Very few things brighten a room quite like freshly cut flowers on display. Whether they are a surprise gift from a loved one or a personal pick me up, a bouquet is always pleasant to look at. But it’s always saddening when you see your beautiful bouquet droop as it's losing life. And it seems like such a fast decline once one or two flowers start to wilt. 

If you follow these suggestions, it’s proven and guaranteed that your flowers will last at least a week (or even up to ten days!) once you place them in a vase.



Cut off 1/2 - 1” of the stems before you place them in a vase. Do so with a sharp paring knife. Using scissors will potentially squish the stems too much. If you damage the ends, this can prevent the stems from absorbing the water and nutrients. If possible, trim the stems under running water or in a bowl of water. This will ensure that no air will go into the stems.


Trim off leaves and greenery that will be submerged in the water when you place the flowers in the vase. The water in the vase will remain cleaner, preventing bacteria from building up. Plus, murky vase water is unsightly and may omit a foul odor.


It’s surprising the number of people who forgo this step. It may not seem like a big deal and besides, what’s in that plastic packet anyway? It varies with each packet, but for the most part, it contains: sugar, bleach, and acid. Sugar provides the nourishment, bleach prevent bacteria buildup, and acid maintains the pH level in the water. If you accidentally discard the packet, you can make your own homemade flower food with items you can find in your cabinets.


This may seem unusual, adding something sweet like sugar or Sprite, for example, to your fresh water. As stated above, sugar actually nourishes the stems and encourages blooming. If you have a few closed blooms, the sugar will expedite the opening. Dissolve it in the water before placing the flowers in the vase.


Vinegar is a household item that helps keep bacteria at bay. If you don't want to use a harsh chemical like bleach, use white vinegar. Avoid apple cider vinegar. Remember: you want to keep the water clear. You can use a lemon-lime soda, like Sprite or 7-Up, as a substitute. Or vodka. Really. I know it sounds like we’re not making a cocktail, but it has been proven that a dash of any clear spirit will delay wilting.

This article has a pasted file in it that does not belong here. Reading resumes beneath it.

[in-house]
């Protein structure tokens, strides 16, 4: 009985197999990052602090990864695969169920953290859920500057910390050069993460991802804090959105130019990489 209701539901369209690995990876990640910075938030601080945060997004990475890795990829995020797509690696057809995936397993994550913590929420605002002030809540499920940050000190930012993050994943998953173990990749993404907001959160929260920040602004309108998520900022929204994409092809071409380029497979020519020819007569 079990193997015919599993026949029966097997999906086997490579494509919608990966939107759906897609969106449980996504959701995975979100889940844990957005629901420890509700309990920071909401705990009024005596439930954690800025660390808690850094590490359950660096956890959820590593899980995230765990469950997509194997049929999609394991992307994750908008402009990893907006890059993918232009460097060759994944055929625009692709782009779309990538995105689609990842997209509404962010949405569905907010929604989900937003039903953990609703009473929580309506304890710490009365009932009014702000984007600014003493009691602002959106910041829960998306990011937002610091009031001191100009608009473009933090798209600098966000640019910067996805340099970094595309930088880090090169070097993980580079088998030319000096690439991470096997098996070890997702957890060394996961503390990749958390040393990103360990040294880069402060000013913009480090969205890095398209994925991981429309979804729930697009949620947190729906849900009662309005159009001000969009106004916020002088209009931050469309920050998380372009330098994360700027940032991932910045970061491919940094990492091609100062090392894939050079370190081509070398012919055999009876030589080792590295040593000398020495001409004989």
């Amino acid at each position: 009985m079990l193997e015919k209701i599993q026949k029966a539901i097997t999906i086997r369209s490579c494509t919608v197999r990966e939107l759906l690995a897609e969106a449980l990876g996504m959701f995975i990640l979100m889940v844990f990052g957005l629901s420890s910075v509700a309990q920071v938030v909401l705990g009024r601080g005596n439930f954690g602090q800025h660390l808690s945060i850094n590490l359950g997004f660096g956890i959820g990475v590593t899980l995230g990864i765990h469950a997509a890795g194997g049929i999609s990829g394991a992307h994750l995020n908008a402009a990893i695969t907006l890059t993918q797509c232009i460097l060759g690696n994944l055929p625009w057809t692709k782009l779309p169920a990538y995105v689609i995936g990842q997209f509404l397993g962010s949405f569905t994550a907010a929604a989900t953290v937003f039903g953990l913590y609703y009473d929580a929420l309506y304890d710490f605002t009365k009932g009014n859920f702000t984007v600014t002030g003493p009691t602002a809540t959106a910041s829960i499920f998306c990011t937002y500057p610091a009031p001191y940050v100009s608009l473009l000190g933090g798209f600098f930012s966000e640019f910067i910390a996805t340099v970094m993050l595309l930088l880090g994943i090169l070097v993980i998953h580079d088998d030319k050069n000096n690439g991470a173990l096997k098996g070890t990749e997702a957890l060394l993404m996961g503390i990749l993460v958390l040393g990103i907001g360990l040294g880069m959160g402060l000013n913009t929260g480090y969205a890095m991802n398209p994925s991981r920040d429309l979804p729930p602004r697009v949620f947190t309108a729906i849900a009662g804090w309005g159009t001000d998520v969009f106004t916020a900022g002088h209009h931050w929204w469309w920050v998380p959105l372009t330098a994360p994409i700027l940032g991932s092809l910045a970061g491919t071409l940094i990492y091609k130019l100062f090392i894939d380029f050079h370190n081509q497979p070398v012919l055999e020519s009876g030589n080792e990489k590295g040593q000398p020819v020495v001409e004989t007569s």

Even though your flowers would look beautiful catching that morning sun by the window, this location is discouraged. Place them in a draft-free area and away from the harsh rays of the sun. Your flowers will dry out quicker. Placing them on a bedside table or living room would be a better location. Misting the flowers is another way to keep the petals hydrated. 


If you can change the water in the vase every other day, that would be ideal. Changing the water is a common task many tend to forget after they place them in a vase. At this time, you can also trim the stems. With some flowers, like tulips, continuing to trim the stems will encourage growth. Make it enjoyable! Rearrange the flowers or adjust the length to switch things up a bit.


When you go to a florists or look at your market’s display, you may notice flowers in a fridge. A little chill is said to slow the aging process. Flowers actually thrive in cooler temperatures. If you can remember (and if you have room), place your bouquet in the fridge before you go to bed. This will give it about 8 hours in lower temperatures. Refrigeration has proven to be the BEST solution for extending the life of flowers. Hey, if the pro's do it, I would as well!


I know… It seems like a simple bouquet of flowers can pretty high maintenance! But you will be rewarded with a beautiful display of colorful and thriving blooms that will last far longer than you’ve anticipated! At the bare minimum, it is highly recommended to use the flower food packet and refrigerate. I suggest you try these and find what works best for your flowers and lifestyle. 

Enjoy your blooming bouquet!

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